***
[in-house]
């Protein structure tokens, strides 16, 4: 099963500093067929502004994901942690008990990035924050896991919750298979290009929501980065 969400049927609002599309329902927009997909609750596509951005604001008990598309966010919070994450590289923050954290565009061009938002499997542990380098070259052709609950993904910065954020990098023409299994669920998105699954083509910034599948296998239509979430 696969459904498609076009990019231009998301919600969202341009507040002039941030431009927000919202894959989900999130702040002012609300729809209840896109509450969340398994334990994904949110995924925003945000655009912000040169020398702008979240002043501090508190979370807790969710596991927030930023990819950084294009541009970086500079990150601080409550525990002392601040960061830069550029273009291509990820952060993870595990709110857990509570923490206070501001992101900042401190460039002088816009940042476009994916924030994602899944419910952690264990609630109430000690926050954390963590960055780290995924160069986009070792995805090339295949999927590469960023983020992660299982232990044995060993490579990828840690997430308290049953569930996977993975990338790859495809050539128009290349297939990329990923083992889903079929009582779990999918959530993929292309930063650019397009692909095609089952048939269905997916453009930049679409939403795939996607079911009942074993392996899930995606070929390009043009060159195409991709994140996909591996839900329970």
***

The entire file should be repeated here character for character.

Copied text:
[in-house]
């Protein structure tokens, strides 16, 4: 099963500093067929502004994901942690008990990035924050896991919750298979290009929501980065 969400049927609002599309329902927009997909609750596509951005604001008990598309966010919070994450590289923050954290565009061009938002499997542990380098070259052709609950993904910065954020990098023409299994669920998105699954083509910034599948296998239509979430 696969459904498609076009990019231009998301919600969202341009507040002039941030431009927000919202894959989900999130702040002012609300729809209840896109509450969340398994334990994904949110995924925003945000655009912000040169020398702008979240002043501090508190979370807790969710596991927030930023990819950084294009541009970086500079990150601080409550525990002392601040960061830069550029273009291509990820952060993870595990709110857990509570923490206070501001992101900042401190460039002088816009940042476009994916924030994602899944419910952690264990609630109430000690926050954390963590960055780290995924160069986009070792995805090339295949999927590469960023983020992660299982232990044995060993490579990828840690997430308290049953569930996977993975990338790859495809050539128009290349297939990329990923083992889903079929009582779990999918959530993929292309930063650019397009692909095609089952048939269905997916453009930049679409939403795939996607079911009942074993392996899930995606070929390009043009060159195409991709994140996909591996839900329970």